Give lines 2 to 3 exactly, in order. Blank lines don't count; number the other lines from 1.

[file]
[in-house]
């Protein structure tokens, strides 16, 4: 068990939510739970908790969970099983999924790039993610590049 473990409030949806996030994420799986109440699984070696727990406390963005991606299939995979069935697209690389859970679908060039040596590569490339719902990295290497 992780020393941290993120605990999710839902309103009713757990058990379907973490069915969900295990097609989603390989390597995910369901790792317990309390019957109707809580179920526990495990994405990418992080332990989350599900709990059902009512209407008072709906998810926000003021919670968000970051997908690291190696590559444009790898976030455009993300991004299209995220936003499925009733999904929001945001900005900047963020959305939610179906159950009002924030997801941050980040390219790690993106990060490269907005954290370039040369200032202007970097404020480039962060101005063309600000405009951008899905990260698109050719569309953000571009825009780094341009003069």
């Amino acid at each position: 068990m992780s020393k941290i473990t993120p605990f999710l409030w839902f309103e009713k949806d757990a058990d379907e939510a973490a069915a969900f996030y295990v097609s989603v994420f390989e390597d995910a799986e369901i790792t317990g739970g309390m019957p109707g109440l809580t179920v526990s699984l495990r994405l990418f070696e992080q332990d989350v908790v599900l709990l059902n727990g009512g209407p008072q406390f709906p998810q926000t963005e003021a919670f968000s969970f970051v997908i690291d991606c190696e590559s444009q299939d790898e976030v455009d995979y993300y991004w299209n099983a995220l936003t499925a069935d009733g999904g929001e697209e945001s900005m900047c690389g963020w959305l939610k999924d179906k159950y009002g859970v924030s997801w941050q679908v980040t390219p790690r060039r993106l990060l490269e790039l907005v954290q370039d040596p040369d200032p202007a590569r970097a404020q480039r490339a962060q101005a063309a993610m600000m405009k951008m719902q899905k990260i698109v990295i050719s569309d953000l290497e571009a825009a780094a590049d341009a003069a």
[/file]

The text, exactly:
């Protein structure tokens, strides 16, 4: 068990939510739970908790969970099983999924790039993610590049 473990409030949806996030994420799986109440699984070696727990406390963005991606299939995979069935697209690389859970679908060039040596590569490339719902990295290497 992780020393941290993120605990999710839902309103009713757990058990379907973490069915969900295990097609989603390989390597995910369901790792317990309390019957109707809580179920526990495990994405990418992080332990989350599900709990059902009512209407008072709906998810926000003021919670968000970051997908690291190696590559444009790898976030455009993300991004299209995220936003499925009733999904929001945001900005900047963020959305939610179906159950009002924030997801941050980040390219790690993106990060490269907005954290370039040369200032202007970097404020480039962060101005063309600000405009951008899905990260698109050719569309953000571009825009780094341009003069």
């Amino acid at each position: 068990m992780s020393k941290i473990t993120p605990f999710l409030w839902f309103e009713k949806d757990a058990d379907e939510a973490a069915a969900f996030y295990v097609s989603v994420f390989e390597d995910a799986e369901i790792t317990g739970g309390m019957p109707g109440l809580t179920v526990s699984l495990r994405l990418f070696e992080q332990d989350v908790v599900l709990l059902n727990g009512g209407p008072q406390f709906p998810q926000t963005e003021a919670f968000s969970f970051v997908i690291d991606c190696e590559s444009q299939d790898e976030v455009d995979y993300y991004w299209n099983a995220l936003t499925a069935d009733g999904g929001e697209e945001s900005m900047c690389g963020w959305l939610k999924d179906k159950y009002g859970v924030s997801w941050q679908v980040t390219p790690r060039r993106l990060l490269e790039l907005v954290q370039d040596p040369d200032p202007a590569r970097a404020q480039r490339a962060q101005a063309a993610m600000m405009k951008m719902q899905k990260i698109v990295i050719s569309d953000l290497e571009a825009a780094a590049d341009a003069a």